Grant Wood, most famously known as the painter of American Gothic, became one of the United States’ most famous artists in the 1930s when the canvas made its splash at the Art Institute of Chicago’s forty-third Annual Exhibition of American Paintings and Sculpture.
The Livingston Seed Company, Livingston's Seeds 1899 Annual, 1899, Back Cover. From the Libraries; digital collection, Seed Catalogs. October is National Popcorn Popping Month. Popcorn was first discovered thousands of years ago by the Native Americans in the United States. One of the oldest forms of corn, evidence of popcorn from 3600 B.C. was found in New Mexico. The English who came to America in the 16th and 17th centuries learned about popcorn from the Native Americans.—Wikipedia Whether you pop yopur corn in a pan on the stove, or use an air popper, or wait to buy yours at the movie theater, popcorn is always a welcome treat. During the Great Depression popcorn was comparatively cheap at 5-10 cents a bag and became popular. Thus, while other businesses failed, the popcorn business thrived and became a source of income for some struggling farmers. During World War II, sugar rations diminished candy production, causing Americans to eat three times more popcorn than they had before.—Wikipedia —Elizabeth Periale Chinese Popcorn Hammer
Fortune Magazine was created as part of Henry Luce’s Time, Inc. publishing empire in February 1930, four months after the Stock market crash that started the Great Depression. It was created as an expanded and specialized publication drawn from the business section of Time magazine, written and designed with big executives and upper level managers in mind. The original prospectus stated that “business is the single common denominator of interest among the active leading citizens of the U.S . . . Fortune’s purpose is to reflect Industrial Life in ink and paper, and word and picture as the finest skyscraper reflects it in steel and architecture”. Fortune’s annual listing of the 500 leading corporations, “the Fortune 500”, as it is known, became an American institution, against which all other businesses are measured. Among its many innovative editorial approaches was to publish a standard feature article that examined different aspects of a single corporation, much like a biographical portrait. Henry Luce believed that all business was invested with a public interest, more »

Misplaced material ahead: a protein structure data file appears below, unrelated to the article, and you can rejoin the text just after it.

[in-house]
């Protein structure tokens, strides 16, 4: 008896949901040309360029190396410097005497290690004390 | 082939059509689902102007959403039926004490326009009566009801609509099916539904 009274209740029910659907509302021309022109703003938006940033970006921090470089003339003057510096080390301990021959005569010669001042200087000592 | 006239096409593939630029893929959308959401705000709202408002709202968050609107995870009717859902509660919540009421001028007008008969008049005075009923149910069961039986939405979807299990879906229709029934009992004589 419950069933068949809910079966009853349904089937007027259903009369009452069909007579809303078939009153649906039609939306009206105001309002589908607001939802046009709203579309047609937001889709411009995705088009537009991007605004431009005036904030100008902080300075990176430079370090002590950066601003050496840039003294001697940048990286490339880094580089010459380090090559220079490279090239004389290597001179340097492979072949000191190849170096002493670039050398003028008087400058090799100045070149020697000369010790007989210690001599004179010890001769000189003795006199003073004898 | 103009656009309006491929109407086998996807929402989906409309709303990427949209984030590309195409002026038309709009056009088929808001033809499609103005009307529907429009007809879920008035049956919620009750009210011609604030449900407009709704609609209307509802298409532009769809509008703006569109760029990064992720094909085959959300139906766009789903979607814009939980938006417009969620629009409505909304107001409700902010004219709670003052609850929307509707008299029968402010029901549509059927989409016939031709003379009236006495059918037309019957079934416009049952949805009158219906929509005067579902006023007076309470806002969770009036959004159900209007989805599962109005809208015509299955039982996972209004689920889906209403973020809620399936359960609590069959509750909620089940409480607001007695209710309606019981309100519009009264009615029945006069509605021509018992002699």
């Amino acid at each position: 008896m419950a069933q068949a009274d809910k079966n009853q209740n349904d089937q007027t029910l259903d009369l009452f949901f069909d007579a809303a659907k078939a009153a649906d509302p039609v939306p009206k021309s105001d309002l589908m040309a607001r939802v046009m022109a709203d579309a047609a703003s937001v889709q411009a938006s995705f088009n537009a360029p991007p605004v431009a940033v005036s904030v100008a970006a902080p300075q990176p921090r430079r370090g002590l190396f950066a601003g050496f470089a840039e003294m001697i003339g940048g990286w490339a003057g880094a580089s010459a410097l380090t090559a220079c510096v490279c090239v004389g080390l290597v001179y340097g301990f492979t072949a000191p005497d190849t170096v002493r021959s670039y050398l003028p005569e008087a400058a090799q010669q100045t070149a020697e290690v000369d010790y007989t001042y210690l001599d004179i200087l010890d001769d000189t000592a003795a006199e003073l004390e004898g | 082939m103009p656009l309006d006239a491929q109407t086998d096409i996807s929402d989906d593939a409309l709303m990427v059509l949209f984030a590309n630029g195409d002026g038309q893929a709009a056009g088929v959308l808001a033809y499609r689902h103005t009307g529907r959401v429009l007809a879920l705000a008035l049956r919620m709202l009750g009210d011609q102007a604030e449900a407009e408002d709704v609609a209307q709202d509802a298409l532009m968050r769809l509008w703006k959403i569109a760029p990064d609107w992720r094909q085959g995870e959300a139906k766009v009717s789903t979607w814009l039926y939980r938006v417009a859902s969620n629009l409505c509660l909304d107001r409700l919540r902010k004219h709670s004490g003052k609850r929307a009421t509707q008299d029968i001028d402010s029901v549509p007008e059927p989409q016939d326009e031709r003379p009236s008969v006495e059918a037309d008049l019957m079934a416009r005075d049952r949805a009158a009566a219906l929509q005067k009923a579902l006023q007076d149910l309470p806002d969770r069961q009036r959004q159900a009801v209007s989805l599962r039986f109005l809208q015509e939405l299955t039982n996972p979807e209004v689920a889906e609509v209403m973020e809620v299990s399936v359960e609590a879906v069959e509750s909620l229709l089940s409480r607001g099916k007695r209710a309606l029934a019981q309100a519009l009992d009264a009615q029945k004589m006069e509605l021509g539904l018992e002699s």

Franklin D. Roosevelt was born on January 30th, 1882. January is also National Hobby Month. In honor of both, here's a photo from the National Postal Museum Library's photo collection—of President Roosevelt enjoying one of his favorite hobbies, stamp collecting! For more information about FDR, his stamp collecting hobby, and the U.S. Postal Service, you can explore the exhibit Delivering Hope: FDR & Stamps of the Great Depression online or now on display at the National Postal Museum.—Cassie Mancer and Beverly Coward Sources Consulted: Ganz, Cheryl. January 2010. National Postal Museum: About the Museum: Object of the Month: FDR-Stamp Collecting President.